Religion and The Rights of the Child

by
Photo courtesy of April Muniz

Photo courtesy of April Muniz.
Talibes often travel together in search of alms.

They are all over Senegal: young boys aged 5 to 18 years, walking around in tattered clothing, carrying tomato cans and asking for money or sugar, swarming market streets and public transportation garages.

They are talibes, or children sent to a marabout to learn the Koran.  Some are taken care of by their marabout and the community, or do field work in rural areas, but the vast majority of urban talibes are forced to spend their days on the street begging to earn a daily financial quota that they must immediately turn over.   They live in crowded rooms with questionable hygiene and nutrition.

Begging puts talibes at an increased risk of traffic injuries, abuse, disease, and further exploitation. This is especially serious in Dakar where there are an estimated 8,000-10,000 talibes, and over 50,000 across the entire country.

Photo courtesy of Casey McConnell.Talibes wander between buses and cars in search of alms at public garages.

Photo courtesy of Casey McConnell.
Talibes wander between buses and cars in search of alms at public garages.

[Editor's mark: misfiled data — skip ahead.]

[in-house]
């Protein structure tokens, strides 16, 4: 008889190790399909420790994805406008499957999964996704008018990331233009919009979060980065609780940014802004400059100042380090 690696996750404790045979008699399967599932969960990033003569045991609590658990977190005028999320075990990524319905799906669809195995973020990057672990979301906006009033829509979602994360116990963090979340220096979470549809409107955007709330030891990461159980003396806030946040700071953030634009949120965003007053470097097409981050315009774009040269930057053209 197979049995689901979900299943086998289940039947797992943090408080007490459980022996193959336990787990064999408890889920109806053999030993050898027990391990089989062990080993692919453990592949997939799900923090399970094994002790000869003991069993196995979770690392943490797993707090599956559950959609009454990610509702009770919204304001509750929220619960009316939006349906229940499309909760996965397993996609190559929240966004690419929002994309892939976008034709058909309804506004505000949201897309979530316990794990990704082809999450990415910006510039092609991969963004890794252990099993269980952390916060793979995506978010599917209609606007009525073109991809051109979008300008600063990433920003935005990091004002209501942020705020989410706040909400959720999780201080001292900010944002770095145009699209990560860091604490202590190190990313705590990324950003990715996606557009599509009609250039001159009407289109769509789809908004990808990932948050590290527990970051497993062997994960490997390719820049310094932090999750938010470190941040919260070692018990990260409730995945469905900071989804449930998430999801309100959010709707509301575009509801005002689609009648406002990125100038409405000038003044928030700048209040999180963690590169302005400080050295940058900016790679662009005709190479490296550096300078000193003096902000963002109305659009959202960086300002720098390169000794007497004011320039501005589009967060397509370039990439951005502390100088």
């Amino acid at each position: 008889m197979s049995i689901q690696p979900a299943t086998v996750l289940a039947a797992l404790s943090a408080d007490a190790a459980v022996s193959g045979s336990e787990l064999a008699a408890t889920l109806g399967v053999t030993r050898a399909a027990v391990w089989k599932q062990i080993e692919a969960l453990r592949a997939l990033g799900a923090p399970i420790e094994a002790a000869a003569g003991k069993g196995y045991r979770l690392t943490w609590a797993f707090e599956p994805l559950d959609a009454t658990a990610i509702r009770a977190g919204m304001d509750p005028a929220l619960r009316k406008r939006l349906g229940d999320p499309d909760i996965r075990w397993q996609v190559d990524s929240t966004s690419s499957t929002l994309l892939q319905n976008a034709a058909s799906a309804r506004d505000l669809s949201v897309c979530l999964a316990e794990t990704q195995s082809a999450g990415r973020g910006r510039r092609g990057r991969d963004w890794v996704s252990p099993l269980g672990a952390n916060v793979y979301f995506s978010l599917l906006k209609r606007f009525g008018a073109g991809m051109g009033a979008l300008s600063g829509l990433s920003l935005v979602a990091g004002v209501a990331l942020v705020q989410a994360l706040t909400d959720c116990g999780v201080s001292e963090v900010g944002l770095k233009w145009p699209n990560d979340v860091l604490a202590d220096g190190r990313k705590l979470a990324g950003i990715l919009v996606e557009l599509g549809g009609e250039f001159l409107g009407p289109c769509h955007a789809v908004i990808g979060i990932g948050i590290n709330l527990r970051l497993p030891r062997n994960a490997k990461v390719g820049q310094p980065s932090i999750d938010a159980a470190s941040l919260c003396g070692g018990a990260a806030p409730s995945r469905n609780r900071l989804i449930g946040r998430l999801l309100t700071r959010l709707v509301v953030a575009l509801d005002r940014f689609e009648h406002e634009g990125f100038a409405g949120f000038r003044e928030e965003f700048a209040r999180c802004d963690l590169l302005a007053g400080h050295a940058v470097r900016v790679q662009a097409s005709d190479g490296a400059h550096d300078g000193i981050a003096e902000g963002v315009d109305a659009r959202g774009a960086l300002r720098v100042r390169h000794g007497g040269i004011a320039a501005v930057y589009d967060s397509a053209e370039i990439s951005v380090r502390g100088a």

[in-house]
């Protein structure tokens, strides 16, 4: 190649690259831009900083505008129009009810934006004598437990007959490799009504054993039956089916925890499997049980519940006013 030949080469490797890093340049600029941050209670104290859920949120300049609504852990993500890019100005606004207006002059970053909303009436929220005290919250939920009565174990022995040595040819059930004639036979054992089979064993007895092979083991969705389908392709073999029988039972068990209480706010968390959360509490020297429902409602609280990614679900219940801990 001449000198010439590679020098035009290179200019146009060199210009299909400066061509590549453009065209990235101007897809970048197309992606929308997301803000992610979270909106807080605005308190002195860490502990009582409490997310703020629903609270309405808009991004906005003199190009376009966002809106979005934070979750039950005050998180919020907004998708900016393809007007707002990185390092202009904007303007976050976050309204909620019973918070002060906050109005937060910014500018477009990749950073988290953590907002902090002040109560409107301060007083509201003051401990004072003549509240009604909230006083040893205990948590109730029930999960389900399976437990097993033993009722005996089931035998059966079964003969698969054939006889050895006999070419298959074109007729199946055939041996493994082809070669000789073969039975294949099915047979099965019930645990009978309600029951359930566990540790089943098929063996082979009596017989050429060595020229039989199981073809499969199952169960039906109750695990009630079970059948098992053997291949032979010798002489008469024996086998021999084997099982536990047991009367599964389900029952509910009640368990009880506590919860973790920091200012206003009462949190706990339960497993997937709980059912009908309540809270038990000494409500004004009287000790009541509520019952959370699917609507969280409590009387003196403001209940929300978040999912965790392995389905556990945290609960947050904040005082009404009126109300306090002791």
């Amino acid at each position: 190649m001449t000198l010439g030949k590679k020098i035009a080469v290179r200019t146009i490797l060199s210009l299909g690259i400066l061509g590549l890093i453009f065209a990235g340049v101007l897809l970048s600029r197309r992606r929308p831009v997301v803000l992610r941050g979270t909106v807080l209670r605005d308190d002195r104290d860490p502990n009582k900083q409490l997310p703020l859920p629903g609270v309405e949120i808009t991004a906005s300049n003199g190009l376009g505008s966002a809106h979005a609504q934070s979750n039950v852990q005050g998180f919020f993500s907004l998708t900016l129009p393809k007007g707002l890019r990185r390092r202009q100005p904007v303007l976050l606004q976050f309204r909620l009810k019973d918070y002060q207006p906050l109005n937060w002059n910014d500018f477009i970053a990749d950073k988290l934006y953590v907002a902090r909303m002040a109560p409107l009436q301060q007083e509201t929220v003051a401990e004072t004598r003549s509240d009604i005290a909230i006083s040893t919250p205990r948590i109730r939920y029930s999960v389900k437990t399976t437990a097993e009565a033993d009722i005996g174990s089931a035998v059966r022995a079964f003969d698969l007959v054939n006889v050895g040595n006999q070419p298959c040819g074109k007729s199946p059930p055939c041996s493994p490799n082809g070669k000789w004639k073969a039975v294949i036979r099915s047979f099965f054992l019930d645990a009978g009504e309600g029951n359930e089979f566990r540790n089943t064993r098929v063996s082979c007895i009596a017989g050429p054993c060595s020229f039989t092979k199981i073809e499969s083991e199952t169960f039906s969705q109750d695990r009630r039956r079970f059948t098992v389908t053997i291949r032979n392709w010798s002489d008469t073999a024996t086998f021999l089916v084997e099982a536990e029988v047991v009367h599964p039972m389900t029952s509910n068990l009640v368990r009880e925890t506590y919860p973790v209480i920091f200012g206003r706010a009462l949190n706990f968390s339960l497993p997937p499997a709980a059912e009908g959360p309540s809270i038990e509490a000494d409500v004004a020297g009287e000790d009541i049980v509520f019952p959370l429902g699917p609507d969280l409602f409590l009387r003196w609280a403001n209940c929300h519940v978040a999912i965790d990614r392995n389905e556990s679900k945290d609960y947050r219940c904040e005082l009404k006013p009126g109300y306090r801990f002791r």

The Senegalese government officially banned forced begging in 2005 but has largely looked the other way because Islamic brotherhoods hold a lot of power in the country.  In 2010, there was a small-scale campaign and arrest of a few marabouts for the practice, but little has been done since.  Human Rights Watch also released a report detailing the issue.

The government needs to work with the leadership of the brotherhoods to prevent this practice and uphold both national law and the UN Declaration on the Rights of the Child.  Women’s groups in the country should be encouraged to “adopt” the talibes in their neighborhoods to make sure that they are able to actually be children.

Photo courtesy of Beth Lang

Photo courtesy of Beth Lang.
A talibe reads from the Koran.

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